Avatarium – Hurricanes and Halos (Nuclear Blast)Wednesday, 14th June 2017
Certified doom legend Leif Edling may no longer be the face of Avatarium (that falls onto singer Jennie-Ann Smith), but his stamp, evidently, is all over the band’s third album, Hurricanes and Halos. Credited with six of the eight songs here, Edling’s ability to volley from his classic doom template to classic rock is a testament to the man’s songwriting capabilities. No longer does Avatarium bear the stamp of Candlemass with a female singer. That started to erode on 2015’s The Girl with the Raven Mask. On Hurricanes and Halos, Avatarium have totally come into their own.
As noted, the metallic element that appeared on the band’s excellent self-titled 2013 debut is largely absent, replaced by a crisp, psychedelic angle that features Smith and her warm vocals. The instant nod goes to “The Starless Sleep,” a jangly, upfront rocker that pulls in, of all bands, ABBA. (Then again, Avatarium are Swedish.) Nevertheless, “The Starless Sleep” is the type of punchy, hook-laden jam that’s hard to resist, with guitarist Marcus Jidell pulling out the bends-a—plenty.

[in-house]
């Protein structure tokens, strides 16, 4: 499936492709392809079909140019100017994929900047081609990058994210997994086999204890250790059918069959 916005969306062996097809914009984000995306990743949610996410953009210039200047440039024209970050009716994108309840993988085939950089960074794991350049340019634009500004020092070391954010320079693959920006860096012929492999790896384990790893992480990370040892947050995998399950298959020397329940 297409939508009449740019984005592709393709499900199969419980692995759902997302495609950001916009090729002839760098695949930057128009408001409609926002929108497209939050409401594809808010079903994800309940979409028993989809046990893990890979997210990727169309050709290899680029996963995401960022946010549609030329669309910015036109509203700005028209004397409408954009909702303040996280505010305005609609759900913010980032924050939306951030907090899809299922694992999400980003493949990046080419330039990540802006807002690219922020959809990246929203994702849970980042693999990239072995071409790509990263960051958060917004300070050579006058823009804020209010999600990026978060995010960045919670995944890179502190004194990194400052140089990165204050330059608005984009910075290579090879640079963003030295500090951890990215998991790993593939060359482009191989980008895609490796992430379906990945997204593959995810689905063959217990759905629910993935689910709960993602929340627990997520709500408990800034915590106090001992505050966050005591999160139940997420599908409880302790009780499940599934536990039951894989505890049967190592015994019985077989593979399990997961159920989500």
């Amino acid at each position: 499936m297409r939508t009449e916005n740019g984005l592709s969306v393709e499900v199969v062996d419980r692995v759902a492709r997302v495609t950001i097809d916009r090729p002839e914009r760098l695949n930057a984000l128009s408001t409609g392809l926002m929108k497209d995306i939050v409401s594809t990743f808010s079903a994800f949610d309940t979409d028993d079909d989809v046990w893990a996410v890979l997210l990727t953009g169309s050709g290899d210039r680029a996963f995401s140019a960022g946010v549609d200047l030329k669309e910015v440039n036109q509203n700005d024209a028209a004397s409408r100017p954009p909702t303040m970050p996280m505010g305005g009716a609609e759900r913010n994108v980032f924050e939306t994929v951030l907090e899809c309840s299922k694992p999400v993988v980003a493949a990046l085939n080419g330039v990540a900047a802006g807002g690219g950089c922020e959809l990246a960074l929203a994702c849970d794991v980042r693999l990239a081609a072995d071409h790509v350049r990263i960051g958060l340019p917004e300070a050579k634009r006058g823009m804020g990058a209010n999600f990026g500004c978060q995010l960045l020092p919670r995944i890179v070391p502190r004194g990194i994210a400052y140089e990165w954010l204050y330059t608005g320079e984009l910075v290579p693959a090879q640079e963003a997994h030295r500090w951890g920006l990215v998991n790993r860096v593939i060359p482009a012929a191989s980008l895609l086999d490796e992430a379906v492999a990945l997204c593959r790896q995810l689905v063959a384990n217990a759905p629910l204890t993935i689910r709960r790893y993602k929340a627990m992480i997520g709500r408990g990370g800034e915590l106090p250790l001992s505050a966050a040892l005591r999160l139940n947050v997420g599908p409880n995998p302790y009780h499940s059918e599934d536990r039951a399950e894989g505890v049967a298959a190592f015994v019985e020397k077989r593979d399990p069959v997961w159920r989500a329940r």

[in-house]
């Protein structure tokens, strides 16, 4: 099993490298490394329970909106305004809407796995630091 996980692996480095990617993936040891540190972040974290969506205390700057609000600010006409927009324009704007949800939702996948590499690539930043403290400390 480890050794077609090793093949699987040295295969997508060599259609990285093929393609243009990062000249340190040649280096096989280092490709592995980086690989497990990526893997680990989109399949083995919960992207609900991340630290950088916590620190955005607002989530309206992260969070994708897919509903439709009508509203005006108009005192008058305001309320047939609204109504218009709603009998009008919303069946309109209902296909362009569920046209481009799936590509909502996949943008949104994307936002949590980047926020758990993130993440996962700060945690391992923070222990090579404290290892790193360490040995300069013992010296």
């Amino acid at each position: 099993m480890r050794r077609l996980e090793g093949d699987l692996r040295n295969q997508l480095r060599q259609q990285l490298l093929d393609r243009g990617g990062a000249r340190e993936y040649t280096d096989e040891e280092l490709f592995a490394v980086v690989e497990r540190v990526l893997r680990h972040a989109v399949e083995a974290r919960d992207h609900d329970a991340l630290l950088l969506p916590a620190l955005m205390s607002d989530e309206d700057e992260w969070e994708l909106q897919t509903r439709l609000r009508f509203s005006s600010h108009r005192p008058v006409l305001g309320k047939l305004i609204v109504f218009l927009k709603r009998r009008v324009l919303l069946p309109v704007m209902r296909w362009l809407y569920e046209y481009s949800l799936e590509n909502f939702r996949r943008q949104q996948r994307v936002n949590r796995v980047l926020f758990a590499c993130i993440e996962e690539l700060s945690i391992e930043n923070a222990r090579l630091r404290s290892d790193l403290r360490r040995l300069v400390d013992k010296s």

There’s a semi-dip with “Road to Jerusalem” and “Medusa’s Child,” the latter hampered by children’s vocals, but the hard-charging, Deep Purple-inspired “The Sky at the Bottom of the Sea” and relaxed, altered-state “When Breath Turns to Air” truly display Avatarium’s new-found versatility. Smith, again, is on point, in particular on “When Breath Turns to Air,” her voice expressing a degree of vulnerability and honesty.
The Girl with the Raven Mask can be considered a speed bump in comparison to Hurricanes and Halos. Avatarium, after some tinkering, have found their sound and stride, creating an album that deftly maneuvers itself between the mysterious air of Jefferson Airplane and vintage hard rock.